I propose the following: no candidate may use their personal finances in any way, whatsoever, to influence the election. This means that candidates would not be allowed to make personal loans to their campaign PAC; they would not be allowed to give any of their money to an associated Super PAC; they would not be allowed to make ad buys directly out of their personal fortune. Any candidate who is found to have violated this requirement would immediately be removed from all ballots (if possible), or at least would be automatically eliminated in the first round of the ranked-choice vote count.

Candidates would be welcome to draw financial support from any other source. Some candidates, like Sanders and Warren, might attempt to raise their finances entirely from small donations from supporters; other candidates, like Biden or Buttigieg, might choose to rely more upon established interest group donor networks, or some combination of the two. Candidates such as Steyer and Bloomberg, who survived far into the primary largely due to their personal wealth, would have to find other ways to raise money if they want to be competitive in the race.

A New Primary Schedule
The current primary schedule has the virtue of revealing which candidates are adept at campaigning, and giving them a boost, due to the way the primary is staggered across states. However, this system also violates our primary goals by advantaging a small and highly unrepresentative set of states, and creates mistrust and dampens enthusiasm among voters who are in states that go later in the process.

In the case of the former, Iowa and New Hampshire are given far more power and attention than they should. Both states are small and overwhelmingly white. The fact that they always go first also likely distorts American policymaking; for instance, knowing that Iowa will be highly influential in any future presidential primary, any member of Congress who has aspirations to higher office is likely to think twice before voting in a way that might harm Iowans, such as against corn subsidies. No single state should have such an unfair advantage.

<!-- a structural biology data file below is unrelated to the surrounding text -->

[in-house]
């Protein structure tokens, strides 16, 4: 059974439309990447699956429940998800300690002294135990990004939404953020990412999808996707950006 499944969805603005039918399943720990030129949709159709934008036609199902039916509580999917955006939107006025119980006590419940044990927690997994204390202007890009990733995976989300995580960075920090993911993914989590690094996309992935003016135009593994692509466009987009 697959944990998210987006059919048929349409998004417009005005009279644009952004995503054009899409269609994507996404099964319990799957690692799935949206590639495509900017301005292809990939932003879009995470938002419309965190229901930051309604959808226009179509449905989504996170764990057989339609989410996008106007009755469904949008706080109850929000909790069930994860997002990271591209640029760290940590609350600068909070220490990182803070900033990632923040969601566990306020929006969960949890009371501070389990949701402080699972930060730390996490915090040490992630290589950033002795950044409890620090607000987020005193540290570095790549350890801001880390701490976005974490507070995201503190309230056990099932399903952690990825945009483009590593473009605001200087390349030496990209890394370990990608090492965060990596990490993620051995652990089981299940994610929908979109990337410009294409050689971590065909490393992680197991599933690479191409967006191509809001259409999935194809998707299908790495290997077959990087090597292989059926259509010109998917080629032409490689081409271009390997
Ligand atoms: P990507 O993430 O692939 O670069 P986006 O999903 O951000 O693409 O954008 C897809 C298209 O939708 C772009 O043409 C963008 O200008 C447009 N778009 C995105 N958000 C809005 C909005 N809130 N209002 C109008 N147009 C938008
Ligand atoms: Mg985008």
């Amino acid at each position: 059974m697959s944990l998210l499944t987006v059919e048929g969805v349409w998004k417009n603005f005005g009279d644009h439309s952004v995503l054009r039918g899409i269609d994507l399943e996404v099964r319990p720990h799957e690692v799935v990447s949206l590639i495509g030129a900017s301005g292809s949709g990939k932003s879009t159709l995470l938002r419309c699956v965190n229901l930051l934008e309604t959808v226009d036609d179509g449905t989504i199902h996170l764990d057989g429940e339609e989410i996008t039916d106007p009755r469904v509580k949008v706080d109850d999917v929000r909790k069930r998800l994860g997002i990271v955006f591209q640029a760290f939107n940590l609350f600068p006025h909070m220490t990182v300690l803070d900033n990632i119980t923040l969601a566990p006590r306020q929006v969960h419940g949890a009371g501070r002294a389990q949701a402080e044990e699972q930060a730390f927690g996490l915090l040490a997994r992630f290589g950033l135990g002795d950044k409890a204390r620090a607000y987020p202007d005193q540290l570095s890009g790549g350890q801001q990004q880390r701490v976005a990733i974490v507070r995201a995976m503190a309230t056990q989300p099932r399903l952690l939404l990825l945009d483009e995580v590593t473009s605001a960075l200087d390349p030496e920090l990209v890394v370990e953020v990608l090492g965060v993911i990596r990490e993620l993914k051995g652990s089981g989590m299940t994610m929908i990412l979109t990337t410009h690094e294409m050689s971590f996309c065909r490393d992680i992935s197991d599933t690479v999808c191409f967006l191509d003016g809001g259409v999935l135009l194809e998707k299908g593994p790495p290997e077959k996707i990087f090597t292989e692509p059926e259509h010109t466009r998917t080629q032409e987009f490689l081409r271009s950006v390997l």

In the case of the latter, as the campaign season goes on, voters are less and less likely to feel that their opinion matters, and increasingly that they are simply left with the ability to choose between the top two or three candidates preferred by people in other states who voted earlier. For those who vote after a candidate has already achieved a majority of delegates, their election simply becomes meaningless. For those who are in states that vote late in the process but before a majority winner is determined, this dampened enthusiasm actually could change election outcomes.

In my view, then, an ideal primary system should maintain some kind of staggered schedule while eliminating the unrepresentativeness and discouragement that results from the present system. To solve this, I propose that primary elections should be held across two rounds. Round 1 would involve the vote of a small subset of states, and Round 2 the remainder.

Round 1: In this first stage, there would be four states, and the vote would be held in early February of the election year, just as now, but the similarities end there. Each year, the four states themselves would be chosen at random from a subset of US states. To be included in the random drawing, states would have to meet several requirements. First, states with extremely large populations should be discarded — we don’t want the first round to include a very large portion of the overall electorate. Personally, I would just permanently exclude CA, TX, NY, and FL, which are substantially larger in population than the other states in the country. Second, a state that qualifies must be easily travelable by candidates. This does not necessarily mean choosing smaller states like IA or NH — NV, for instance, is one of the largest states by area, but the state’s population is almost entirely clustered around Reno and Las Vegas. Parties could develop a formula which requires a certain percentage of state residents to live within a preset amount of square miles. Third, no two states should be selected two primaries in a row; to encourage variety, any state who went in Round 1 last time would be excluded from the drawing. Finally, to encourage geographic diversity, at least one of the four states must be west of Texas, and one of them east of Texas and south of the Mason-Dixon line.

Once the qualifying states are determined by the above rules, an algorithm would randomly select four states. This algorithm would compare the combined demographic makeup (at least race, but possible age and income) of these four states to some benchmark — either the demographic makeup of the country, or of the party. Any combination that deviated from representativeness by some predetermined amount would be rejected, and the algorithm would re-run, repeating until four states are chosen. By turning this process entirely over to the algorithm, this would insulate party officials from attempts by state officials or candidates to game the system in favor of one or more states.